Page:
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FIFA president says Costa Rica could host World Cup, vows ‘never again’ to corruption scandals in soccer

FIFA President Gianni Infantino on Tuesday called on world football to “never again” return to the corruption scandals that shook the sport in recent years and led to the imprisonment of numerous leaders.

“We never want to live what we have lived in FIFA, CONCACAF and Costa Rica,” said the leader in a press conference in Costa Rica, referencing the scandal known as “FIFAgate,” which exposed corruption in world football.

Recalling that case, which occurred prior to the start of his term at the helm of FIFA in 2016, Infantino said that international football “was much more than very bad — it was clinically dead.”

Infantino arrived in Costa Rica on Monday night at the start of a tour that will also take him to Honduras and El Salvador, where on Wednesday he will participate in the assembly of the Central American Union of Fútbol (UNCAF).

The former president of the Costa Rican Football Federation (Fedefutbol), Eduardo Li, was one of those arrested and sentenced in the United States for accepting bribes, as were the football leaders of other Central American countries.

“There is no going back. If someone still in Costa Rica, in Central America, in North America or the Caribbean believes they can come to football to cheat to get rich against the interests of football, we don’t want these people,” Infantino said.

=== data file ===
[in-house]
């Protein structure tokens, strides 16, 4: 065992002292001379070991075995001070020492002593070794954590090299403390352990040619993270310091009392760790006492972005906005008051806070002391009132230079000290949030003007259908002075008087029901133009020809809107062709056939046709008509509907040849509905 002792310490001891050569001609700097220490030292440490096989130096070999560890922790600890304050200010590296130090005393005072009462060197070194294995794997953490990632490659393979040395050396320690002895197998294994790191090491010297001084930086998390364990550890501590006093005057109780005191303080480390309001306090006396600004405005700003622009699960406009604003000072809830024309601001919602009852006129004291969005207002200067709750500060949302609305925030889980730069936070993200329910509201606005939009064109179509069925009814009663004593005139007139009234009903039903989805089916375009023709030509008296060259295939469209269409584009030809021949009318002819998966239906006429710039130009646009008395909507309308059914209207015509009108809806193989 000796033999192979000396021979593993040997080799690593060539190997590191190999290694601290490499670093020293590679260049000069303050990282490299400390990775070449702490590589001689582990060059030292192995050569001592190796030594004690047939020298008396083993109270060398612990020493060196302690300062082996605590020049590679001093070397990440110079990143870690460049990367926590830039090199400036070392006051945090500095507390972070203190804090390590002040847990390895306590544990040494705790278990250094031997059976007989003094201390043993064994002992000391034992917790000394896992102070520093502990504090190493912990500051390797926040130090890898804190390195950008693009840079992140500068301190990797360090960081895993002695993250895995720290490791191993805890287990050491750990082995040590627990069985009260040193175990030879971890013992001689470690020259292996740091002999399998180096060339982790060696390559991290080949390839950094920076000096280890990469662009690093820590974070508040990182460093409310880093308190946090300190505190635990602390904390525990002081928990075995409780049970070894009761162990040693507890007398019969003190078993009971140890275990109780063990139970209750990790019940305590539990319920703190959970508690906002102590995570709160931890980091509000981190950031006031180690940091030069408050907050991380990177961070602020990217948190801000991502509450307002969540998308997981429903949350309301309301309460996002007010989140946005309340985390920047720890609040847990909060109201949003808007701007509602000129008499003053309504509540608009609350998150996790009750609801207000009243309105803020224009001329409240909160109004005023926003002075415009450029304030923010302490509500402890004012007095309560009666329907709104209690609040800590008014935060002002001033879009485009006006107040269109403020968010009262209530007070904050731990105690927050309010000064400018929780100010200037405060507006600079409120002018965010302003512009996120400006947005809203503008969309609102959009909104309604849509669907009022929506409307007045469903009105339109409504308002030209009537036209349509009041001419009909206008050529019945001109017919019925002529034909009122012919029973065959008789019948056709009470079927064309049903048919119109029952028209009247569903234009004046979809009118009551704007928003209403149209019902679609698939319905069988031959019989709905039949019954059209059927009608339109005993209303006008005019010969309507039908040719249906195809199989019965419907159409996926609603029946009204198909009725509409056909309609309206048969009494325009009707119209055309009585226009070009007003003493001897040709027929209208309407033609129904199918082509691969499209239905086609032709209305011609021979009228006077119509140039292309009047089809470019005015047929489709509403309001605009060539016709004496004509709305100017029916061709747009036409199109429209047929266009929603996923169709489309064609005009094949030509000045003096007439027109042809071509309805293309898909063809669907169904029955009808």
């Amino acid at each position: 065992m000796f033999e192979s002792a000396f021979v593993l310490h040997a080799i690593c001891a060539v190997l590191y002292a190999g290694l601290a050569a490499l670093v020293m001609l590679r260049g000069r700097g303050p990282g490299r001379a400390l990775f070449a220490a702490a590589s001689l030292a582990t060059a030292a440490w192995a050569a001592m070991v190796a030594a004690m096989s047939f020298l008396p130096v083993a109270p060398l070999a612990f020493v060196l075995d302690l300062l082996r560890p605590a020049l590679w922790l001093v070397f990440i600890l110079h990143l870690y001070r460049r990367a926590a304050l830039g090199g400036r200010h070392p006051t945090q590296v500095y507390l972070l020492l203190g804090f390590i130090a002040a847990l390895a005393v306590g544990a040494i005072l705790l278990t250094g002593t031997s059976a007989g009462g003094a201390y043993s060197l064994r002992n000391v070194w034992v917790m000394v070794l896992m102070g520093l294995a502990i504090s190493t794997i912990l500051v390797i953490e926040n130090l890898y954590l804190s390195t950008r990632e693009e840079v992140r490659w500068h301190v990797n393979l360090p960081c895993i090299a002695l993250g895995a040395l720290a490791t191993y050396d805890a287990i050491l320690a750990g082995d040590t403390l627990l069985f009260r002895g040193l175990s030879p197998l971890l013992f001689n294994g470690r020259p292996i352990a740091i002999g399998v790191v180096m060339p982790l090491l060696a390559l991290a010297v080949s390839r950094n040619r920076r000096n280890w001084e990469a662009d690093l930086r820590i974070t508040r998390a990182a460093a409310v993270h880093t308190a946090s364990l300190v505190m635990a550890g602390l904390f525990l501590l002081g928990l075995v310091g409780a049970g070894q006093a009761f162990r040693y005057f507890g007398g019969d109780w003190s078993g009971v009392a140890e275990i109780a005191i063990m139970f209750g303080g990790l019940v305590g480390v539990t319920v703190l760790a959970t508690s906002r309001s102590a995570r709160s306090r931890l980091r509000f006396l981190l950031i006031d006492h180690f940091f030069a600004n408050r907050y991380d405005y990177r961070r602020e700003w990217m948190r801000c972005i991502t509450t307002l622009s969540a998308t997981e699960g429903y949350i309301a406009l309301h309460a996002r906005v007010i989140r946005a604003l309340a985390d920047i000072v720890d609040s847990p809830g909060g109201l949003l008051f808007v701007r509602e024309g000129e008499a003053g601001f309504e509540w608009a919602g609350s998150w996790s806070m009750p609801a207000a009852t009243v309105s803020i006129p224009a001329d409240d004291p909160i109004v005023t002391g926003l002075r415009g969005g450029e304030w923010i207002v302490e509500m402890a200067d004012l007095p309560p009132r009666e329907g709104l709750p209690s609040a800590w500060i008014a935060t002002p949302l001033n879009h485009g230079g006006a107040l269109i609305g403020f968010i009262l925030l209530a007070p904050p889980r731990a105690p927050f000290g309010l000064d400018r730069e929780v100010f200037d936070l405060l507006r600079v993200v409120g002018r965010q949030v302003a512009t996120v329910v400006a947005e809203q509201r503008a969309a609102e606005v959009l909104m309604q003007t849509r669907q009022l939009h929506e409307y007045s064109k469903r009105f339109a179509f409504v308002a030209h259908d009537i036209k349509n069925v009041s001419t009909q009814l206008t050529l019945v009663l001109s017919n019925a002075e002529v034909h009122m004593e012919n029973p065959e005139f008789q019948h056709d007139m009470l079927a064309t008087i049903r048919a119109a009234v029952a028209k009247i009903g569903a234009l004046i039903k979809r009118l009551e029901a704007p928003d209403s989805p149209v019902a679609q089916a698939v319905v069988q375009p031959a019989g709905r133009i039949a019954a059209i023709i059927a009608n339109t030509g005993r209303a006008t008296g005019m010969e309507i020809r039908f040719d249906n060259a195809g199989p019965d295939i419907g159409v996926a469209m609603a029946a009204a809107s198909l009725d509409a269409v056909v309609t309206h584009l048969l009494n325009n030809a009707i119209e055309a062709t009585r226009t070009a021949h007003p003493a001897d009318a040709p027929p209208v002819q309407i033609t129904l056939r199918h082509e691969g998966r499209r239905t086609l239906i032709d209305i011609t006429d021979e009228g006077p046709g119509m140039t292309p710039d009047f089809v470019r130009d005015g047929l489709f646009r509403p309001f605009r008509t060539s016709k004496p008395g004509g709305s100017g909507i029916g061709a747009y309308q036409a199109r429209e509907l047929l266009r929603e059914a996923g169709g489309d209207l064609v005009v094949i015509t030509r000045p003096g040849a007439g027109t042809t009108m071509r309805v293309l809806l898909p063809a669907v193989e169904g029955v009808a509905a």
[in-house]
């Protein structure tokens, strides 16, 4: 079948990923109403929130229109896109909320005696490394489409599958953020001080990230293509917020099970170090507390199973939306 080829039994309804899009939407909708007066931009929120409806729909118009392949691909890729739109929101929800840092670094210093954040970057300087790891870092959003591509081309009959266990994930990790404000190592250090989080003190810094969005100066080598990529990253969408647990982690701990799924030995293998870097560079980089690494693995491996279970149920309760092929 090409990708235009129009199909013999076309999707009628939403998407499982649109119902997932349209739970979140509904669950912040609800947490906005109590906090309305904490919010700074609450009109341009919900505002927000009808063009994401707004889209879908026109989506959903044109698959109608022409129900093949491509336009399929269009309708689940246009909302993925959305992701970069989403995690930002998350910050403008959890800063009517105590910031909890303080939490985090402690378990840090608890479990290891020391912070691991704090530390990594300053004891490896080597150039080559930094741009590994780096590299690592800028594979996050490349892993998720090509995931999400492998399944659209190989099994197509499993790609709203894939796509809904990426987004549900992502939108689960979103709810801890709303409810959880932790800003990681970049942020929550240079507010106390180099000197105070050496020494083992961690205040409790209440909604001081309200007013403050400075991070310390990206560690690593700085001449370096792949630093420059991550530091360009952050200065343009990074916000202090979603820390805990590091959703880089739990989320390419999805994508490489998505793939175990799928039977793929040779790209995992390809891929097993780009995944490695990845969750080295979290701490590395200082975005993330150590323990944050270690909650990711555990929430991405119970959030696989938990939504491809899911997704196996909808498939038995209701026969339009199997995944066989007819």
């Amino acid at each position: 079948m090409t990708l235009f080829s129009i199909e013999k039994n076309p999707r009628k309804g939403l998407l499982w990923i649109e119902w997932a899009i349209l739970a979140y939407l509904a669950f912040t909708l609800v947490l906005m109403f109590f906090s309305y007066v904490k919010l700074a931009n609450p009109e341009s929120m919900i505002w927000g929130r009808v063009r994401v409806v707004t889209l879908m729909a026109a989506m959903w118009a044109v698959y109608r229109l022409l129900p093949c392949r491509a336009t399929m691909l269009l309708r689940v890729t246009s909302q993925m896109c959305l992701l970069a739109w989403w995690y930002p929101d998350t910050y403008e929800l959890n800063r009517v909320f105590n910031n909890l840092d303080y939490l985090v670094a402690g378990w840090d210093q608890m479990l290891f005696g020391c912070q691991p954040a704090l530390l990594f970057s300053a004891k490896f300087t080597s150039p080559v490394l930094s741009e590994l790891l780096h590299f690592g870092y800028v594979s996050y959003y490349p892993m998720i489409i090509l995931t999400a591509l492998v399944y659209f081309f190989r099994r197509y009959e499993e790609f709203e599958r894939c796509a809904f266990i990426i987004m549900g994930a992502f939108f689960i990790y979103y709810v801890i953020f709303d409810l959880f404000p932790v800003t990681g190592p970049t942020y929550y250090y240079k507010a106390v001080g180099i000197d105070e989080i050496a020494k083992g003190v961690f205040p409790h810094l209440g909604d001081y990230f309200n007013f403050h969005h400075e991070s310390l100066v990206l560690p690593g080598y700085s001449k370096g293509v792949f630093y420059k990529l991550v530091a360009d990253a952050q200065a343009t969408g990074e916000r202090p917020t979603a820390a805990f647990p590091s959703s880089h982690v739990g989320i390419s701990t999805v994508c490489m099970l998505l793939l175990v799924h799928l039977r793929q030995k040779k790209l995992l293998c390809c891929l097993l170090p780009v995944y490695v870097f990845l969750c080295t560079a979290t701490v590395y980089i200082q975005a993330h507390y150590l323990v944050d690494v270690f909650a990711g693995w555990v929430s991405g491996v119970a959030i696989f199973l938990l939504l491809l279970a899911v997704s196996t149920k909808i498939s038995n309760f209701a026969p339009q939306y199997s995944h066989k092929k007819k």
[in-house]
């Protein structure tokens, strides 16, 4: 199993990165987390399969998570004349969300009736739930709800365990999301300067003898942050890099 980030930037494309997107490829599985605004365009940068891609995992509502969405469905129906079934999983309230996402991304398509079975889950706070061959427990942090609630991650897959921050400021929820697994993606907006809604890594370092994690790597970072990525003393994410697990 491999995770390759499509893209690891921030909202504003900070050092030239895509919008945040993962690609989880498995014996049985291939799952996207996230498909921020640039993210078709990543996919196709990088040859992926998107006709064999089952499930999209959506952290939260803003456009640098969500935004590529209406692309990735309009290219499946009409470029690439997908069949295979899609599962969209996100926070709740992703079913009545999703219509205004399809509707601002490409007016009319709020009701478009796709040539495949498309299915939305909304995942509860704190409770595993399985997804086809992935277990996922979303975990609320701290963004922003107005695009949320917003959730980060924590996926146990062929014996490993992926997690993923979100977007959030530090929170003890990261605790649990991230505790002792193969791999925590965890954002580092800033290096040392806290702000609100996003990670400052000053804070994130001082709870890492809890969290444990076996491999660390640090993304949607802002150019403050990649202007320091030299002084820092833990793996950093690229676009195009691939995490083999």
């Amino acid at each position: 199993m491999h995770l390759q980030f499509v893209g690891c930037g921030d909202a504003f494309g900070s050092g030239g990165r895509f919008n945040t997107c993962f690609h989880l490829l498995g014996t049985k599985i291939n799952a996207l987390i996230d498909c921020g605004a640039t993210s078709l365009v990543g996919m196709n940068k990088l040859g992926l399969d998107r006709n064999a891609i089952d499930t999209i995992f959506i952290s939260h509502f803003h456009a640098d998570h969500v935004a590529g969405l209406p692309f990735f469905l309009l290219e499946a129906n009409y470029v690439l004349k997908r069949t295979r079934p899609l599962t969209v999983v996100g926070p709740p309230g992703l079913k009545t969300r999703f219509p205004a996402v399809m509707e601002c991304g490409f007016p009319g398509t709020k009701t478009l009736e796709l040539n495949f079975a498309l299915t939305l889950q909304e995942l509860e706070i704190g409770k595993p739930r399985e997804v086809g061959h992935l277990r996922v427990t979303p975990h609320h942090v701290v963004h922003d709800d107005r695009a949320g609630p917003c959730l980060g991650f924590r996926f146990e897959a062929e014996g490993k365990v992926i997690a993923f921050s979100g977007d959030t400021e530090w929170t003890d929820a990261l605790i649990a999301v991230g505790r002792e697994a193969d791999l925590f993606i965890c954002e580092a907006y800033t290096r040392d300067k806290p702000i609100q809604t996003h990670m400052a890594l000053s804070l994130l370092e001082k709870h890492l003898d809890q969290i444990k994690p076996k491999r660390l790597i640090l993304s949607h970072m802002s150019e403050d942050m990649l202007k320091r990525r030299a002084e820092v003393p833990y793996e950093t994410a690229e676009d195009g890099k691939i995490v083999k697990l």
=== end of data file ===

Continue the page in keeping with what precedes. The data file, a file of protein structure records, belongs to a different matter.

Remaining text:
Infantino also announced that FIFA is studying the possibility of hosting the Under-20 Women’s World Cup in 2020 in Costa Rica and Panama.

“This morning (Tuesday) we talked about the very real possibility of organizing next year, in September, the U-20 Women’s World Cup in Costa Rica with Panama,” said Infantino after discussing the issue with President Carlos Alvarado.

He said that in December FIFA could reach the decision to organize that tournament in the two Central American countries. The organization is also reportedly considering Nigeria.

President Alvarado said the Costa Rican government will “work hard” to make another Costa Rican World Cup “a reality.” The country previously hosted the U-17 Women’s World Cup in 2014.

The issue of video-assisted arbitration (VAR) was also addressed at the press conference.

The president of CONCACAF, Victor Montagliani, announced that the VAR will be used in the 2021 Gold Cup, the main tournament of nations of the region.

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